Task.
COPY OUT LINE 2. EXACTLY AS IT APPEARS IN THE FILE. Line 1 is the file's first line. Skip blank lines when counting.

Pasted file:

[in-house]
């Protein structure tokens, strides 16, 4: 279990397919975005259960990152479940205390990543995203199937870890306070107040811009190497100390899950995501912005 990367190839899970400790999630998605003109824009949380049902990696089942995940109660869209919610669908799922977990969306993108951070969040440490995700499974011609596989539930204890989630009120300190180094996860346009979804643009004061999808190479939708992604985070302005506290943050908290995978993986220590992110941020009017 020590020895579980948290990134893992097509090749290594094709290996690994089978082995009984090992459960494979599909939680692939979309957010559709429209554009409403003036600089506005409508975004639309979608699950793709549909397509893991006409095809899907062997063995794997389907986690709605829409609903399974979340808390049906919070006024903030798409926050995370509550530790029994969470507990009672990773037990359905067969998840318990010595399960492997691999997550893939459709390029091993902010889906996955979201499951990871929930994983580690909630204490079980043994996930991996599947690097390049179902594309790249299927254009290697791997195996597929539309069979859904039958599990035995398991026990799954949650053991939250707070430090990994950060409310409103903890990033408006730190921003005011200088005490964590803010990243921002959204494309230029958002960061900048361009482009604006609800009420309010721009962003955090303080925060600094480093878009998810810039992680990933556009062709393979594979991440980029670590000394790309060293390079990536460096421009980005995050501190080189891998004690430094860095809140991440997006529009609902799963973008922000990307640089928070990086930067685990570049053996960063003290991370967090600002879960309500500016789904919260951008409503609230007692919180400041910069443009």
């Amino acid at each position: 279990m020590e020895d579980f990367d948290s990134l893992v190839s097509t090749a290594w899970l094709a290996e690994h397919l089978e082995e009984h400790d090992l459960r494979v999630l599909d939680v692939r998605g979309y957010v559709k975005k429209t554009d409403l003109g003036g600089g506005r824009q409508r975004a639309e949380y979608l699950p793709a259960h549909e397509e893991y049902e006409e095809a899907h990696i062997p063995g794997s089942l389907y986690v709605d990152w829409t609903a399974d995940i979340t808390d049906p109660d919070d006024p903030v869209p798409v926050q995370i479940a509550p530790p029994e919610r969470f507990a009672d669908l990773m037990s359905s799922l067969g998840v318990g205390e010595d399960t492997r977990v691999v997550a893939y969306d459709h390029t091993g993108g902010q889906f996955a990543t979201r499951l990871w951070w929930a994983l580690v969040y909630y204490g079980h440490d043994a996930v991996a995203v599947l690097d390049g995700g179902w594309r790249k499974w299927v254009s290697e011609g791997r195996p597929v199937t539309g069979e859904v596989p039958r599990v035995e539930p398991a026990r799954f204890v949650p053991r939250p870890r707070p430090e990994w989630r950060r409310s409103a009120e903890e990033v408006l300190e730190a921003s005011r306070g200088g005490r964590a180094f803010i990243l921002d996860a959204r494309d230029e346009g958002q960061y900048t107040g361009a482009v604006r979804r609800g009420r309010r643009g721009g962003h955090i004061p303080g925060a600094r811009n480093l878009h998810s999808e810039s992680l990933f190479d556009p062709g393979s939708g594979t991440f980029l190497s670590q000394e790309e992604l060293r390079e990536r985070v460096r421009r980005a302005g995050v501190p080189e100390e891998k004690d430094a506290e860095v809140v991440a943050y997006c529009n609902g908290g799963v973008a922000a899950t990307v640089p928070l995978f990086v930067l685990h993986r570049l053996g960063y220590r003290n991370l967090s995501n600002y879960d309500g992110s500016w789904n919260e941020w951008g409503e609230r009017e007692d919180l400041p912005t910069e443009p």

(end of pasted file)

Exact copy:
């Protein structure tokens, strides 16, 4: 279990397919975005259960990152479940205390990543995203199937870890306070107040811009190497100390899950995501912005 990367190839899970400790999630998605003109824009949380049902990696089942995940109660869209919610669908799922977990969306993108951070969040440490995700499974011609596989539930204890989630009120300190180094996860346009979804643009004061999808190479939708992604985070302005506290943050908290995978993986220590992110941020009017 020590020895579980948290990134893992097509090749290594094709290996690994089978082995009984090992459960494979599909939680692939979309957010559709429209554009409403003036600089506005409508975004639309979608699950793709549909397509893991006409095809899907062997063995794997389907986690709605829409609903399974979340808390049906919070006024903030798409926050995370509550530790029994969470507990009672990773037990359905067969998840318990010595399960492997691999997550893939459709390029091993902010889906996955979201499951990871929930994983580690909630204490079980043994996930991996599947690097390049179902594309790249299927254009290697791997195996597929539309069979859904039958599990035995398991026990799954949650053991939250707070430090990994950060409310409103903890990033408006730190921003005011200088005490964590803010990243921002959204494309230029958002960061900048361009482009604006609800009420309010721009962003955090303080925060600094480093878009998810810039992680990933556009062709393979594979991440980029670590000394790309060293390079990536460096421009980005995050501190080189891998004690430094860095809140991440997006529009609902799963973008922000990307640089928070990086930067685990570049053996960063003290991370967090600002879960309500500016789904919260951008409503609230007692919180400041910069443009």